Fluoxetine (Prozac) selectively inhibits the reuptake of serotonin. The reuptake inhibition increases the available amount of serotonin, which is a monoamine neurotransimitter. Depression stems from a deficiency of this neurotransmitter (serotonin).
SSRI’s are primarily indicated for depression, which is believed to be a deficiency of freely available serotonin in the brain. Fluoxetine is also indicated for use in Obsessive Compulsive Disorder, Panic Disorder and Premenstrual Dysphoric Disorder. Many other SSRI’s are also indicated for additional uses in Generalized Anxiety Disorder, Post Traumatic Stress Disorder and Social Phobias.
A common side effect of SSRI’s is anorgasmia. These medications are sometimes used for the treatment of premature ejaculation because of this common side effect.
Increased serotonin levels in some patients have an elevated response which may cause headache, nervousness, anxiety or insomnia. Some side effects are often alleviated by advising the patient to take the medication with food in the morning.
Many patients may initially have weight loss while taking this medication. However, a side effect after long term treatment is weight gain.
Serotonin syndrome is a rare but serious side effect of any medication that increases the availability of serotonin. It can be remembered by the mnemonic HARM for Hypertension, Autonomic Instability (delirium), Rigidity (muscles) and Myoclonus (muscle jerking). Other signs and symptoms include headache, hyperthermia, sweating, and agitation.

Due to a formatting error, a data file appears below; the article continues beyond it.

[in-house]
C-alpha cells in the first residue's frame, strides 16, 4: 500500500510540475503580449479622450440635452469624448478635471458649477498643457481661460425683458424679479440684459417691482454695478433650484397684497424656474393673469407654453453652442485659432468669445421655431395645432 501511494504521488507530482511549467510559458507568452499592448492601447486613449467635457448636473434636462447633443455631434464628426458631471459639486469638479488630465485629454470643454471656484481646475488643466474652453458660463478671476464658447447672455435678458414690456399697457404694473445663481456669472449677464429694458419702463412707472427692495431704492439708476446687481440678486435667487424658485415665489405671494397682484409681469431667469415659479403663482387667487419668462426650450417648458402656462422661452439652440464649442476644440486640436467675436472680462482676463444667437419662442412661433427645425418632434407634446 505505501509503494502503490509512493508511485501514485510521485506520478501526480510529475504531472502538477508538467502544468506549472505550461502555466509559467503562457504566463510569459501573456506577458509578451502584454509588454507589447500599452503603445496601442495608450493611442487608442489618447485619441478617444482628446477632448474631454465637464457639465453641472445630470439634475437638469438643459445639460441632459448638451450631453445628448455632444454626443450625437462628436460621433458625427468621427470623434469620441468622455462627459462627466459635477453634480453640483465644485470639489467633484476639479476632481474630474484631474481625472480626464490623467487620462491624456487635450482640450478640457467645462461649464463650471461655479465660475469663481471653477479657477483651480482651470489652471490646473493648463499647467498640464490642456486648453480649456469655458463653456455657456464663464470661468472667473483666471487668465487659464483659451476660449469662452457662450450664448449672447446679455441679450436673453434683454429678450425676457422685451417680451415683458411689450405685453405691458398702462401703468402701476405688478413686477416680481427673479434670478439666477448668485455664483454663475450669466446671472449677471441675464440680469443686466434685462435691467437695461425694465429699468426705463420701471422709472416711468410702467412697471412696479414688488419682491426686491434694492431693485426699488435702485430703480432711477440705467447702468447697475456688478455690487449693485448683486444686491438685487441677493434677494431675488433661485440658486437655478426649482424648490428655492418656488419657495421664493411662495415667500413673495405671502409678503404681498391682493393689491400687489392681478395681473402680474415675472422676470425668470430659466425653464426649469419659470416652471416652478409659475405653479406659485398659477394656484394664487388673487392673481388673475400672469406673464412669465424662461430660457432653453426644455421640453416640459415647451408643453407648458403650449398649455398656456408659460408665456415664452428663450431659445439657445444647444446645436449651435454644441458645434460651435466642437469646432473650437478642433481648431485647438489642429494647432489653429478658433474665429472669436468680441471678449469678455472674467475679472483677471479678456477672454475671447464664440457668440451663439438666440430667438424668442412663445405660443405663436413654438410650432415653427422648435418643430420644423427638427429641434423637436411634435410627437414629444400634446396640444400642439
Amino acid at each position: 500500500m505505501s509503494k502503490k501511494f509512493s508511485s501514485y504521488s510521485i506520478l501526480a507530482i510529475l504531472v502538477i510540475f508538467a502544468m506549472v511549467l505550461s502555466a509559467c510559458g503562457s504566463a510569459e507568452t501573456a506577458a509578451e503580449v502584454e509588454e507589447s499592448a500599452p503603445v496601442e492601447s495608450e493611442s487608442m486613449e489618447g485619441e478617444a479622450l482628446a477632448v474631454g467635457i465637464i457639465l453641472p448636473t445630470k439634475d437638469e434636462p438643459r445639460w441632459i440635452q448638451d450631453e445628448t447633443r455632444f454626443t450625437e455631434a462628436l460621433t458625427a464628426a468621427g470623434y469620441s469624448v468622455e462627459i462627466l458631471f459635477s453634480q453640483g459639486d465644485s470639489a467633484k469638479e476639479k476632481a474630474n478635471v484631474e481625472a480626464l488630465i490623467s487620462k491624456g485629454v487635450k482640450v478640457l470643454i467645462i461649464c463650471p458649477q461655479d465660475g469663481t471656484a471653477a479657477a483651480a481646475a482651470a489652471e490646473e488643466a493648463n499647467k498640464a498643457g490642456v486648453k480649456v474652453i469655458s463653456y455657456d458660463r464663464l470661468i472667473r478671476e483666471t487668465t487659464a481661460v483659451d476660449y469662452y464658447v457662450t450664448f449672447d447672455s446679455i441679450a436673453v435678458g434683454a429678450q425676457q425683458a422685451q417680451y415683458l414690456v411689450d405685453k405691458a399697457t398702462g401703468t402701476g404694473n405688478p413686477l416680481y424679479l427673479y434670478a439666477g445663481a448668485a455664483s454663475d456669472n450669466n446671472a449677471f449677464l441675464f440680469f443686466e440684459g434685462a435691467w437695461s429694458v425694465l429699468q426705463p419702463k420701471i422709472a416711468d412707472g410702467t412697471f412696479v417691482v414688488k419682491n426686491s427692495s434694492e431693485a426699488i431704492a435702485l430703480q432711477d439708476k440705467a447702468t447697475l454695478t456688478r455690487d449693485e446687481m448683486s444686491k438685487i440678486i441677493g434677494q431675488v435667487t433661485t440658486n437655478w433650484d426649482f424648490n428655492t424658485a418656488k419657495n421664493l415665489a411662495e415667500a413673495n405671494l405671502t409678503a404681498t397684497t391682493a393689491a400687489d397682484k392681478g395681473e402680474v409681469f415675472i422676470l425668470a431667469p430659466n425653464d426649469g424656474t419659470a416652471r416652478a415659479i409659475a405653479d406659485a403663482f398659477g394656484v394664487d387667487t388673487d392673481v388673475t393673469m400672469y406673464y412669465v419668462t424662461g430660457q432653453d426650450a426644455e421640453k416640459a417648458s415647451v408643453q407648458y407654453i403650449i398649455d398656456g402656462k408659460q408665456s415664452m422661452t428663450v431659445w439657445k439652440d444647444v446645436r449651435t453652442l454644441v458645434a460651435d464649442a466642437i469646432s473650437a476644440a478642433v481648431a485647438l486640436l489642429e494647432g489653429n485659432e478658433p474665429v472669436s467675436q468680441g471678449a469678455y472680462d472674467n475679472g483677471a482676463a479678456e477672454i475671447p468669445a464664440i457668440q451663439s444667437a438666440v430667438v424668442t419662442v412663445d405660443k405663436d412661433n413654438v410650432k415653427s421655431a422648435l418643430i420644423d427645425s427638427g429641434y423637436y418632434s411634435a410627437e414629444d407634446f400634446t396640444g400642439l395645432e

Patients should not take monoamine oxidase inhibitors (MAO-Is) concurrently with SSRIs, as this increases the available pool of serotonin in the brain and increases the risk of developing serotonin syndrome.
SSRI’s decrease aggregation of platelets and increase GI bleeding risk up to 3 times. Patients should be advised to avoid anticoagulants and antiplatelets while taking these medications.
Patients taking SSRIs may experience side effects, such as violent behavior, mania or aggression, which can increase suicidal thoughts or actions. Suicide risk increases during the initial phase of starting on the medication, and as the patient starts to feel better, they may have enough energy to carry out the suicide.
SSRIs most often take 1-3 weeks for therapeutic effects to occur with some patients taking up to 6 weeks. Recent studies suggest longer response times in patients with comorbid conditions or severe depression. Patients should be educated not to expect immediate effects of the medication.
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